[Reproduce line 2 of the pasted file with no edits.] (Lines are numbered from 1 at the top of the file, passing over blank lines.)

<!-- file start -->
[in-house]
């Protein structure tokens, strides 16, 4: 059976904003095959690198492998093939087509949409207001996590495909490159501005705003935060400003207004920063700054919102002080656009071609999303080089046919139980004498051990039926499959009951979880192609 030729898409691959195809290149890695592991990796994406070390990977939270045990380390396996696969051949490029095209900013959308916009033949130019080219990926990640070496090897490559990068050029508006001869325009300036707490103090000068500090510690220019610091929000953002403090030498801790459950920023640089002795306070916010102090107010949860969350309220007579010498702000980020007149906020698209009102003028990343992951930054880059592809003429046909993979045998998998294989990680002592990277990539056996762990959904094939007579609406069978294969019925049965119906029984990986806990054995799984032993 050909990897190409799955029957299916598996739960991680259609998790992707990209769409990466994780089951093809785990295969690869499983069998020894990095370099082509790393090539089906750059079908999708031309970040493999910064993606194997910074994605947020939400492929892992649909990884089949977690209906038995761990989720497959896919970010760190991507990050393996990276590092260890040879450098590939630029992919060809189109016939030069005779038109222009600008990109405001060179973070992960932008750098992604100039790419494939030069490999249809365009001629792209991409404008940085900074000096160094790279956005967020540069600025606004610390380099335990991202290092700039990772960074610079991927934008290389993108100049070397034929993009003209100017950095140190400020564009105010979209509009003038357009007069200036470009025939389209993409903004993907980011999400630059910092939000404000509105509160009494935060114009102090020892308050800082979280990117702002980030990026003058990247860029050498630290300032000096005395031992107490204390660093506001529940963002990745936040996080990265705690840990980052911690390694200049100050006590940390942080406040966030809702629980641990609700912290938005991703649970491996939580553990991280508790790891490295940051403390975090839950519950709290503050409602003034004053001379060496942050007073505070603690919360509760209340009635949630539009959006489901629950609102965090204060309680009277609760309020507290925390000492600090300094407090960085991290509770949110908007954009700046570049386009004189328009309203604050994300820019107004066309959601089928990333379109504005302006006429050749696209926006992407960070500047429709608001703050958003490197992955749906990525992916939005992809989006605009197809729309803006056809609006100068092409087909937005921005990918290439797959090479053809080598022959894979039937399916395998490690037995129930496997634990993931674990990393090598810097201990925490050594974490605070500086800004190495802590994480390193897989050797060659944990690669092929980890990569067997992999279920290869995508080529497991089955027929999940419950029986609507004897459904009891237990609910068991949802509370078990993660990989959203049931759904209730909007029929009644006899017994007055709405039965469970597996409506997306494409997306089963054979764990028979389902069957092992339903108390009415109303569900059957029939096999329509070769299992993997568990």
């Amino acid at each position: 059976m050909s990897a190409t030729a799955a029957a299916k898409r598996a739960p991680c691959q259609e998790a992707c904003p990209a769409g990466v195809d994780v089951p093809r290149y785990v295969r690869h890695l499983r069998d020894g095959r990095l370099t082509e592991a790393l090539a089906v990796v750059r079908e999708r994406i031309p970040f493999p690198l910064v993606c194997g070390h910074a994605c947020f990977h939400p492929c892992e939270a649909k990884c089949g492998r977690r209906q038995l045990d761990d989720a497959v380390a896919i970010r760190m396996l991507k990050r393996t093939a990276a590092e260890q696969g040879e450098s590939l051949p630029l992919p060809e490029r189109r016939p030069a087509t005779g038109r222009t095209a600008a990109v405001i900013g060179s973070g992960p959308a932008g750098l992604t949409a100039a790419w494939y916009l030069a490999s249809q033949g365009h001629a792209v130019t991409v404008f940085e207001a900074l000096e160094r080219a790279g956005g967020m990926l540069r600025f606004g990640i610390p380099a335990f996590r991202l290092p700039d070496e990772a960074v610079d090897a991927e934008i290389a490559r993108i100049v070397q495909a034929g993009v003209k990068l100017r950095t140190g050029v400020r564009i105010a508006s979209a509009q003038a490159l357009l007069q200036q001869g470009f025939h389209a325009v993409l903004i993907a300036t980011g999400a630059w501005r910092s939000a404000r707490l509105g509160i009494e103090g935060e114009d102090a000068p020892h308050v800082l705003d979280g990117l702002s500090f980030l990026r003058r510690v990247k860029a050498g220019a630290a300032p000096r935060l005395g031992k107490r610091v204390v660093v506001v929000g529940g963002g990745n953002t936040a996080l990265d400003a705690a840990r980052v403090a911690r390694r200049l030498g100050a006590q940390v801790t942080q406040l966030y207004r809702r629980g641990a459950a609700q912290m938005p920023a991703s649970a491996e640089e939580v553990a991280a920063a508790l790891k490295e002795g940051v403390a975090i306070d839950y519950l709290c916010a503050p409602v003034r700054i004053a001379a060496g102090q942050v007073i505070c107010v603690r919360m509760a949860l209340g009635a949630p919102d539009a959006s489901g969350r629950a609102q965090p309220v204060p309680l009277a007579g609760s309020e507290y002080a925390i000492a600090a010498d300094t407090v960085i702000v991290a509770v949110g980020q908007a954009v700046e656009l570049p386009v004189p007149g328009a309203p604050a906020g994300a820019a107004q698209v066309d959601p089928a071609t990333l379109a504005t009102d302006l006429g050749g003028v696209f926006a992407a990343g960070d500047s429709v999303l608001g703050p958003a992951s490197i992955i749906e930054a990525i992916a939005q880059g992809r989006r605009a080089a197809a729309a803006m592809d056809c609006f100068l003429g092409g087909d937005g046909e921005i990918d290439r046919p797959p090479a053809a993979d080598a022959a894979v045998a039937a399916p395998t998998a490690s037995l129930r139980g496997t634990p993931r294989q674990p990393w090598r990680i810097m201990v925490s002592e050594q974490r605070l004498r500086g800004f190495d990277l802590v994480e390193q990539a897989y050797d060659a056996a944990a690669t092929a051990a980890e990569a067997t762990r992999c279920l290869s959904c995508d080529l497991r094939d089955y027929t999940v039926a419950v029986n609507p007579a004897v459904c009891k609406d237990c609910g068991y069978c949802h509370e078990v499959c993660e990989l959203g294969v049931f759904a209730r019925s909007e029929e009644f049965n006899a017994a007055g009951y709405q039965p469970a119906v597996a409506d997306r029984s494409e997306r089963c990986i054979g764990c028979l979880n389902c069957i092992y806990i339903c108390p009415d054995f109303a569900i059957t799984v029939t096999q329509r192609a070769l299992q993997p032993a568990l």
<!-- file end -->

């Protein structure tokens, strides 16, 4: 059976904003095959690198492998093939087509949409207001996590495909490159501005705003935060400003207004920063700054919102002080656009071609999303080089046919139980004498051990039926499959009951979880192609 030729898409691959195809290149890695592991990796994406070390990977939270045990380390396996696969051949490029095209900013959308916009033949130019080219990926990640070496090897490559990068050029508006001869325009300036707490103090000068500090510690220019610091929000953002403090030498801790459950920023640089002795306070916010102090107010949860969350309220007579010498702000980020007149906020698209009102003028990343992951930054880059592809003429046909993979045998998998294989990680002592990277990539056996762990959904094939007579609406069978294969019925049965119906029984990986806990054995799984032993 050909990897190409799955029957299916598996739960991680259609998790992707990209769409990466994780089951093809785990295969690869499983069998020894990095370099082509790393090539089906750059079908999708031309970040493999910064993606194997910074994605947020939400492929892992649909990884089949977690209906038995761990989720497959896919970010760190991507990050393996990276590092260890040879450098590939630029992919060809189109016939030069005779038109222009600008990109405001060179973070992960932008750098992604100039790419494939030069490999249809365009001629792209991409404008940085900074000096160094790279956005967020540069600025606004610390380099335990991202290092700039990772960074610079991927934008290389993108100049070397034929993009003209100017950095140190400020564009105010979209509009003038357009007069200036470009025939389209993409903004993907980011999400630059910092939000404000509105509160009494935060114009102090020892308050800082979280990117702002980030990026003058990247860029050498630290300032000096005395031992107490204390660093506001529940963002990745936040996080990265705690840990980052911690390694200049100050006590940390942080406040966030809702629980641990609700912290938005991703649970491996939580553990991280508790790891490295940051403390975090839950519950709290503050409602003034004053001379060496942050007073505070603690919360509760209340009635949630539009959006489901629950609102965090204060309680009277609760309020507290925390000492600090300094407090960085991290509770949110908007954009700046570049386009004189328009309203604050994300820019107004066309959601089928990333379109504005302006006429050749696209926006992407960070500047429709608001703050958003490197992955749906990525992916939005992809989006605009197809729309803006056809609006100068092409087909937005921005990918290439797959090479053809080598022959894979039937399916395998490690037995129930496997634990993931674990990393090598810097201990925490050594974490605070500086800004190495802590994480390193897989050797060659944990690669092929980890990569067997992999279920290869995508080529497991089955027929999940419950029986609507004897459904009891237990609910068991949802509370078990993660990989959203049931759904209730909007029929009644006899017994007055709405039965469970597996409506997306494409997306089963054979764990028979389902069957092992339903108390009415109303569900059957029939096999329509070769299992993997568990």